It’s nine p.m., and even with the full moon I can see thousands of stars. I am at 2,300 meters (about 7,500 feet) and I am walking into a dark long shed. In the darkness, I smell hot humid boiled milk. I keep walking into a deep throaty smell of fermentation. Finally I end in a smell that is cold, aged, salty. The lights shoot on and giant warm orbs of gruyere cheese glow from the shelves. All around me men suit up and start pulling the cheeses from the shelves, salting, spinning, wiping, drying… and to think just five minutes ago I thought I was headed to bed!
I am in Bogatepe, a yayla of Kars that is famous for its cows (boga meaning male animal and tepe meaning hill). The whole drive here, I faced the most traffic jams I have seen since coming to Kars ie herds and herds of cows and cowboys taking their time crossing the road. From the roads to the hill-crests, cows look like trails of ants as they move meticulously across these ancient steppes.
A local cheese legend, Ilhan bey had invited me to visit his family and learn about local sustainable small-scale agriculture from his village Bogatepe. Bogatepe has become renowned as an organic dairy product hub for the region. After arriving in the village, I spent the afternoon with some of the women from Ilhan’s family, asking questions about their lives, sharing details of my own project and looking for their advice and feedback. As we talk, we milk cows, we drink tea, and we eat many varieties of delicious cheeses.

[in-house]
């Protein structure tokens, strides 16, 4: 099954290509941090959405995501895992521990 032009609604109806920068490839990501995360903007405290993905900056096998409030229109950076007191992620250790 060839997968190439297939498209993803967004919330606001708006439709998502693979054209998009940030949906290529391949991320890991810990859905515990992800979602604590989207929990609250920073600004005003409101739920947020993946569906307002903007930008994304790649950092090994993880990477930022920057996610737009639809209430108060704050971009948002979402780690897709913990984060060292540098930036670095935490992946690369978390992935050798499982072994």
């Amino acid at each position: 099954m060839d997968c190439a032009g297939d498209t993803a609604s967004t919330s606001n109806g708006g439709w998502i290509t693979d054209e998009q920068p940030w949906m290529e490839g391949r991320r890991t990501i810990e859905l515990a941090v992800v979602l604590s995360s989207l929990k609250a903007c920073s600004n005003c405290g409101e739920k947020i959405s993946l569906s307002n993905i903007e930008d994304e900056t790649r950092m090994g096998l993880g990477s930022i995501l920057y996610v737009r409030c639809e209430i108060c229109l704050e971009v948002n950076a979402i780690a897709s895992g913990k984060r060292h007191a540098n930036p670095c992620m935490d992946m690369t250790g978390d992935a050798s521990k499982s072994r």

Beekeepers don’t bring their bees to Bogatepe because the weather is so cold, that every drop of honey that the bees can make, they must eat to stay warm. But cheese and bees go hand in hand. Here in Kars, there is a foodie holy trinity, the geese, the cheese, and the holy honey. Most of the time, local farmers produce two out of the three. I am not going to pretend I know a thing about cheese, even though ever since I moved to Kars, I have lived atop a cheese-making factory of sorts. Every night through our adjacent windows, I see my cheese people neighbors orbit around white hot glowing milky circles, which are lined in perfect rows across my neighbor’s room. My neighbors are good to me, they supply me with cheese, sometimes dinner, and their door is always open for tea.
Although I spend a good deal of time with the cheese people, I know very little about their work. I realize this the moment I walk through the cavernous dark cheese making rooms of Bogatepe. Each of the rooms has a different purpose. In one there are deep copper bowls for stirring hot milk, in another a warm stove and humid shelves for fermentation, and in yet another, cold dry salting boards for completing the process. Ilhan bey is preparing a cheese-making museum to inform visitors of all the intricacies of making cheese; I now understand why such a creation could be so valuable.
While the cheese people work late into the night, my belly is full of warm milk, and I am lured back into the house. There is one thing I know about village homes, they have some of the best beds in Turkey. We throw a cow dung heat brick into the stove, the room lights up in warmth, and I curl into a sheep fluff stuffed bed. In the dark cheese rooms, men continue to work late into the night, creating bright white cheese mirroring the bright white moon.